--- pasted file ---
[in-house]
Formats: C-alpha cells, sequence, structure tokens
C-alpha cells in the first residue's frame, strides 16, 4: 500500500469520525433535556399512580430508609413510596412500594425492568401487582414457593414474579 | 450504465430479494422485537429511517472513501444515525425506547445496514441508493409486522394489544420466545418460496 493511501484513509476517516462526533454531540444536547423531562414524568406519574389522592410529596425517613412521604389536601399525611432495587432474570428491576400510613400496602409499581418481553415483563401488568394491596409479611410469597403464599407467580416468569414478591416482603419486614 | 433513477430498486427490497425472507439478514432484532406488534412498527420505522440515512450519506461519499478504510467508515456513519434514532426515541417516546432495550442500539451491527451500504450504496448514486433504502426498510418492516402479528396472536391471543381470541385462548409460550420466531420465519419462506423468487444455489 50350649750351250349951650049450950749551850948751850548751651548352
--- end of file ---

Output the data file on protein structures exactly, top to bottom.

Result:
[in-house]
Formats: C-alpha cells, sequence, structure tokens
C-alpha cells in the first residue's frame, strides 16, 4: 500500500469520525433535556399512580430508609413510596412500594425492568401487582414457593414474579 | 450504465430479494422485537429511517472513501444515525425506547445496514441508493409486522394489544420466545418460496 493511501484513509476517516462526533454531540444536547423531562414524568406519574389522592410529596425517613412521604389536601399525611432495587432474570428491576400510613400496602409499581418481553415483563401488568394491596409479611410469597403464599407467580416468569414478591416482603419486614 | 433513477430498486427490497425472507439478514432484532406488534412498527420505522440515512450519506461519499478504510467508515456513519434514532426515541417516546432495550442500539451491527451500504450504496448514486433504502426498510418492516402479528396472536391471543381470541385462548409460550420466531420465519419462506423468487444455489 50350649750351250349951650049450950749551850948751850548751651548352